Open licensing of Oil Mining Leases (OMLs) started in the early 1990s in Nigeria, with terms offered between five and 20 years. Of the 105 currently active OMLs spread across the Niger Delta region, 31 are scheduled to expire in 2019, putting 460,000 barrels per day (bd) of oil production at risk.
51 OMLs and Oil Production Leases expired between 2010 and 2017, and operators were given the opportunity to either renew, subject to minimum work terms, or to relinquish. Significant opacity shrouds this process, and it appears efforts to open OMLs to competitive bidding since 2000 have failed.
Future licensing rounds will likely be delayed until full introduction of the Petroleum Industry Bill is achieved, potentially in 2019, though potential for slippage exists. Should further legislative delays occur then production across at-risk OMLs is unlikely to suddenly stop.
Remaining Reserves in ‘At-Risk’ Oil Mining Leases: Top-5 Operators (by Remaining Reserves)
Source: GlobalData Upstream Analytics
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Instead, the uncertainty caused by such an event would likely drive reduced capital investment across affected OMLs, resulting in accelerated production declines across the country. This backdrop is likely to put the national government under significant pressure to advance the Petroleum Industry Bill in a timely manner to enable the Nigerian Petroleum Inspectorate’s quoted vision of achieving “optimal development of the petroleum industry in the overall interest of the people of Nigeria”.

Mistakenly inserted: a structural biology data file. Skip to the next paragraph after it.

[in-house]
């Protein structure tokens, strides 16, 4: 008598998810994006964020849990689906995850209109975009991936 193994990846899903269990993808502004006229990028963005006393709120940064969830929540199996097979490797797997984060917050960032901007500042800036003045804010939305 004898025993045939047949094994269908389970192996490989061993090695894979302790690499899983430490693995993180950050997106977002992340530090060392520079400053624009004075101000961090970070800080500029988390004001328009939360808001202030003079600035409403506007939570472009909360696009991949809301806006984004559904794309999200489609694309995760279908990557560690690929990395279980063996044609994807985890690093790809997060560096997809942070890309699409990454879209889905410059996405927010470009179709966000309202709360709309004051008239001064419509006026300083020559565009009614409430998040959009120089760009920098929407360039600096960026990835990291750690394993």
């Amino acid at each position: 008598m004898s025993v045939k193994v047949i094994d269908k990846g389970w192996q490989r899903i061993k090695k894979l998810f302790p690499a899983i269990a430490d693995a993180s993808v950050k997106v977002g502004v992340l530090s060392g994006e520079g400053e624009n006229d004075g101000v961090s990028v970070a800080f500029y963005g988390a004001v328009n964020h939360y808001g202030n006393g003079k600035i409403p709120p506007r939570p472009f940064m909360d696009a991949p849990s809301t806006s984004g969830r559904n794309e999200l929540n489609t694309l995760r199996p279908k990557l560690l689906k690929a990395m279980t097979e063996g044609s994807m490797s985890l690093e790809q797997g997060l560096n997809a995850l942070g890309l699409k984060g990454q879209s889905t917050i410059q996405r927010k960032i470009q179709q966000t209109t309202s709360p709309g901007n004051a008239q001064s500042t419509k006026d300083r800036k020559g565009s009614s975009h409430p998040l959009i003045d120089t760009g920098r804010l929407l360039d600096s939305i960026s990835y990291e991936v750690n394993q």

Shell, ExxonMobil, Total and Chevron dominate the OML landscape, with each commanding oil reserves of around one billion barrels or more. Of these, only Shell has operated licenses expiring in 2019, and it stands to lose 182,000 barrels of oil production (gross) per day – 52% of Shell’s forecast Nigerian production in that year.
Nigeria is likely to experience a dramatic shift in the OML landscape in the next two years as mature licenses come to either expire, continue under revised fiscal terms or transfer to new operators. Opportunities exist for indigenous operating companies to acquire relinquished acreage that contain significant remaining reserves, though continued production levels will be highly dependent on their ability to finance ongoing capital requirements and offset the risks and operational challenges associated with both shared and aging infrastructure.